The Hollowness of Secular Jewish Identity

It is far too early to know what the consequences of 7 October will be or should be. And I am certainly not a prophet to know why God let it happen. But my hope is that it can lead to a movement back towards Judaism. Not that I expect all Jews to become observant, let alone Orthodox. But to engage with Judaism as a system of thought laid out in classic texts and expressed through practices commonly (although perhaps not accurately) termed “religious,” even as we take those things forward for our generation.

This will be controversial, but definitions of Judaism and Jewish identity that don’t engage with religious Judaism are, in my opinion, incredibly weak. Aside from genetics, only Jewish tradition links us to ancestors and each other. Cuisine, culture, politics, humour differ geographically or are relatively recent innovations.

Secular Judaisms usually seem to be based on one of three supports: education, social justice or (so-called) “tikkun olam,” and Jewish humour.

Education is probably the most meaningful and the most grounded in traditional Judaism. Although the idea of secular study has at times been controversial or even forbidden, except to earn a livelihood, there certainly have been other times and other Jewish societies where Jews were, and are, widely educated, often in addition to having strong Jewish education. One thinks of people like Rambam, Rav Hirsch and Rav Soloveitchik. And certainly some secular fields of study have had a wildly disproportionate number of Jewish scholars e.g. psychology, economics and particle physics. Even so, secular study in itself can not be the basis for a Jewish identity or outlook, simply because it is the common heritage of all mankind. There is nothing uniquely Jewish about particle physics or psychology. It can offer new perspectives on an existing Jewish identity, but it can not be a basis for Jewish identity in itself.

Tikkun olam, defined (or mislabelled) as “social justice” seems on the face of it to offer a more rooted form of Jewish identity. However, as Hillel Halkin and Jonathan Neumann have shown that, in practice, it involves source-mining texts for any belief or practice that accords with contemporary left-wing thinking. Sometimes, it does not even involve that, but simply co-opts modish political ideas. Again, this is not to suggest that Jews with strong Jewish identities can not be left-wing, that the left has nothing to offer Jews or Judaism, or that Judaism and Jewish identity are necessarily incompatible with particular left-wing political positions, but that Jewish identity must be based on a meaningful encounter with Jewish texts and practices in their wholeness and complexity, however difficult, not a superficial search for concepts that mirror those already accepted on political grounds. To only accept Jewish ideas that are found in contemporary political thought is to live according to contemporary politics, not Judaism. If we are to have Jewish identities, we must look first to Judaism for our worldview, not to the world for our understanding of Judaism.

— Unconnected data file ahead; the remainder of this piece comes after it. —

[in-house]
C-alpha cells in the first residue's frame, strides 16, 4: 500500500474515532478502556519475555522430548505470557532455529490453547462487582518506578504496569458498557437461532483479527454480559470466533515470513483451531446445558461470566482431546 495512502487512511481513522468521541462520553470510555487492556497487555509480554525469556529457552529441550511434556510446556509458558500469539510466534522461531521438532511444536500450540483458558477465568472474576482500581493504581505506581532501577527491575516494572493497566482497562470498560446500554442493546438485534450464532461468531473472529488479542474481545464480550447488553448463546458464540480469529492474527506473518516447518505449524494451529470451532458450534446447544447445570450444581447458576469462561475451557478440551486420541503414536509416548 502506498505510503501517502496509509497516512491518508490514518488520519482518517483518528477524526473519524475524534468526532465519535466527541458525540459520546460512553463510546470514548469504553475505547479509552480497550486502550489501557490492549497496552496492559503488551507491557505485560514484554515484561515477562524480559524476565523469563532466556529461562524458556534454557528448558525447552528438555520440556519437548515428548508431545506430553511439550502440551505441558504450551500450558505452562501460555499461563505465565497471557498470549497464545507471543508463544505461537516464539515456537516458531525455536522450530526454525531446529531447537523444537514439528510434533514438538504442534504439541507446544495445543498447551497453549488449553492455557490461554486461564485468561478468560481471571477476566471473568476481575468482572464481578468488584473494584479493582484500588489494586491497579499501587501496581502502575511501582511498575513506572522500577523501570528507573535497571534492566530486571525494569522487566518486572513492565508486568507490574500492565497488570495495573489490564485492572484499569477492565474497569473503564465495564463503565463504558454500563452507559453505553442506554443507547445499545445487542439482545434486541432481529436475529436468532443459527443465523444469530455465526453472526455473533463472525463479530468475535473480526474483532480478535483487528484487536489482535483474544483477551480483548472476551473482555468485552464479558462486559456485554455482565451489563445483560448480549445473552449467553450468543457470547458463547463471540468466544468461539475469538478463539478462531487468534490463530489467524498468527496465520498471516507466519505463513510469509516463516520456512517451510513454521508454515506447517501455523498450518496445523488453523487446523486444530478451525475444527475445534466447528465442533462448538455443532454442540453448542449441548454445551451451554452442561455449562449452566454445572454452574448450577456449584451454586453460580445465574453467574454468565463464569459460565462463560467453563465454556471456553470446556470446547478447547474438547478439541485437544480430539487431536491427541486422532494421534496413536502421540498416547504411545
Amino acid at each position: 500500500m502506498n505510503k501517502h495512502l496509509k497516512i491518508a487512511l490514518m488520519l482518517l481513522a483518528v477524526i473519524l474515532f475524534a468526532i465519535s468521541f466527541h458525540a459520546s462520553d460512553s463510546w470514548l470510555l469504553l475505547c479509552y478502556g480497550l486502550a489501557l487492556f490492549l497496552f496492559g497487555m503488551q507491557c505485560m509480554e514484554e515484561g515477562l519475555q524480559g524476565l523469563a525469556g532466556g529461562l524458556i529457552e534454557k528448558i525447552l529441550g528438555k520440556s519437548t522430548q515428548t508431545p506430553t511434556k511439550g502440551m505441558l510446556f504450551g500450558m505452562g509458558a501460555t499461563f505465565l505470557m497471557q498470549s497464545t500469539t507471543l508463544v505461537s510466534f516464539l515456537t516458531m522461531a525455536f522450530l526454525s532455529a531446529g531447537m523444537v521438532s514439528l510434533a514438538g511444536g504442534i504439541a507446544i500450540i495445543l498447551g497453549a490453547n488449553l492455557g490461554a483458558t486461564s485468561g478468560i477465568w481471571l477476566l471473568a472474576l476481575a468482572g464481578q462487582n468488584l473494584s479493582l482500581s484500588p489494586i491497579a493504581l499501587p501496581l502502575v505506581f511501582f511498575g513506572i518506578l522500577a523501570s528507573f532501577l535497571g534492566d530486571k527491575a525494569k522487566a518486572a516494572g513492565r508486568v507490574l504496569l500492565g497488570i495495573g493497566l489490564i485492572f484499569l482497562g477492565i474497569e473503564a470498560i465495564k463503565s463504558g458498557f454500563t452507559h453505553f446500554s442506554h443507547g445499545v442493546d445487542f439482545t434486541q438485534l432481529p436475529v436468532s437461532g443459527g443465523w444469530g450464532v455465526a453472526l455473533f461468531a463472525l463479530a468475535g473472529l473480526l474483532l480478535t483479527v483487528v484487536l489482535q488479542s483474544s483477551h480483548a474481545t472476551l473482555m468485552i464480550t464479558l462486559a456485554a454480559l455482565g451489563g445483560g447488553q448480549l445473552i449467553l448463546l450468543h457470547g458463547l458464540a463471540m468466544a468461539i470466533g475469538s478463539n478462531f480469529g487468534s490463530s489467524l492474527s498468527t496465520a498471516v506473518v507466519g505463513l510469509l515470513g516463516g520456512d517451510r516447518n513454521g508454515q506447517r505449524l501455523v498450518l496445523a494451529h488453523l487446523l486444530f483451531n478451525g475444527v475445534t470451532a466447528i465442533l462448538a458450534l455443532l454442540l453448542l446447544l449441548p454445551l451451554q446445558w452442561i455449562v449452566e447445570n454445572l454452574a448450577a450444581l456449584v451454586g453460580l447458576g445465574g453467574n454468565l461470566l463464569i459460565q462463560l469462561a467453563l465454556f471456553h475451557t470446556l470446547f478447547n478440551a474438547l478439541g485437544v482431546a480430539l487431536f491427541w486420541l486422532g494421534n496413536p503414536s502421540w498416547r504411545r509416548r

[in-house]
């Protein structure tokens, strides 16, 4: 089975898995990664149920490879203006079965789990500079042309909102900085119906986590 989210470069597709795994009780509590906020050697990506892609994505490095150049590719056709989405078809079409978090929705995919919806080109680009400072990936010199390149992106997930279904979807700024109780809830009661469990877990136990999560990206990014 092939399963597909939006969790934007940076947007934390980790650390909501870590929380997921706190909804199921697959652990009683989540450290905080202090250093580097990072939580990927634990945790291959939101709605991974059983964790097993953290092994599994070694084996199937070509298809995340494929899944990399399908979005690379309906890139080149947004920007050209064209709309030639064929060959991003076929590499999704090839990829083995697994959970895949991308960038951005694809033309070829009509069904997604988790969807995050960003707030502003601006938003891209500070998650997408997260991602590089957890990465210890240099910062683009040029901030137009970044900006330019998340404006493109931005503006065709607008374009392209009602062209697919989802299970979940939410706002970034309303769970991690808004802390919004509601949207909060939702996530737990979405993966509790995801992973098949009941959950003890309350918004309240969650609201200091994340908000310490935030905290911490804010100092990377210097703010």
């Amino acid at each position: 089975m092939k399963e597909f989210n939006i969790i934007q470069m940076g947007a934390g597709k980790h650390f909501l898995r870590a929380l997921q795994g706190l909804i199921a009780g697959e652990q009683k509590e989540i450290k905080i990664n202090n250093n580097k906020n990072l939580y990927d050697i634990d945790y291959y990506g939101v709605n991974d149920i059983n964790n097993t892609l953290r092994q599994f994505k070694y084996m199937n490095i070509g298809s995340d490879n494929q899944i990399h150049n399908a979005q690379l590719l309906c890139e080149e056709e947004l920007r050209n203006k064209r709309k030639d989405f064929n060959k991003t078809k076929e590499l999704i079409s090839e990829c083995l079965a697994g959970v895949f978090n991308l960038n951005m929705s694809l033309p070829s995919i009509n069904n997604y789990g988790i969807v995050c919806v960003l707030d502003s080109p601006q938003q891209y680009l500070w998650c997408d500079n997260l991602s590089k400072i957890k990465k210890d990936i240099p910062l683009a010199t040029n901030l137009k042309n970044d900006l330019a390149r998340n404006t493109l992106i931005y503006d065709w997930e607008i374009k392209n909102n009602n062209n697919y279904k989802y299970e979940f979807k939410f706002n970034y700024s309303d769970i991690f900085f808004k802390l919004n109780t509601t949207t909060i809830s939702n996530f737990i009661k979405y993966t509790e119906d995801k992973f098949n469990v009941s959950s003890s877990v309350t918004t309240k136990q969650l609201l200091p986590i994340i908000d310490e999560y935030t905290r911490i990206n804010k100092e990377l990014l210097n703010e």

Jewish humour is perhaps the weakest form of secular Jewish identity. In his book Jews Don’t Count, David Baddiel says that his Jewish identity is based on Jewish comedians and humourists, like Groucho Marx and Larry David. He mentions some others, but none from more than a hundred years or so ago. Certainly none of the important Yiddish humourists of the nineteenth century, like Shalom Aleichem (his Tevye the Dairyman stories are much darker than Fiddler on the Roof) and Mendele Mocher-Seforim (Mendele the Book-Seller). This is a Judaism that has no real history or depth. Nor is it possible to understand the Yiddish humourists without understanding the religious world they lived in. Shalom Aleichem’s Tevye, for instance, is a much more learned figure than that of Fiddler, with a wide knowledge of Tanakh (Hebrew Bible) and occasionally Talmud, particularly Pirkei Avot (the section that deals with ethics, better known than much of the Talmud as it is read on Shabbat afternoons in the summer). Baddiel’s twentieth and twenty-first century comic Judaism has none of this history or depth, funny though much of it is. It is a Potemkin Village, fronts with no insides. You can’t live in it, only look at it.

Jewish humour as Jewish identity and, in the way it is usually presented, tikkun olam as Jewish identity are both very weak and ungrounded in anything more than a century or two. They speak of the history of the Jews of twentieth century America more than anything further back or elsewhere. No wonder our enemies think we’re all white Westerners if this is all we present as our culture!

Many of the Yiddish authors of the nineteenth and twentieth century were opposed to religious Judaism; others had nostalgia for it, but regarded it as dying. However, for the most part, they spoke its language and were part of its culture as the culture of Judaism. In Judaism, one can be an apikoros, a heretic, but never an ignoramus. To study Torah is to be part of Jewish culture and vice versa. And studying in a serious way often (not always, but often) leads to practice. After all, why would you learn the rules of the game without playing the game itself? I want to see more Jews taking ownership of their tradition, understanding it, using it. Then perhaps we’ll be able to show the world that we have our own culture, that we aren’t just white Westerners.

About the Author
Daniel Saunders is an office administrator, proofreader and copy editor living in London with his wife. He has a BA in Modern History from the University of Oxford and an MA in Library and Information Management. He blogs about Judaism, Israel and antisemitism at Living Jewishly
Related Topics
Related Posts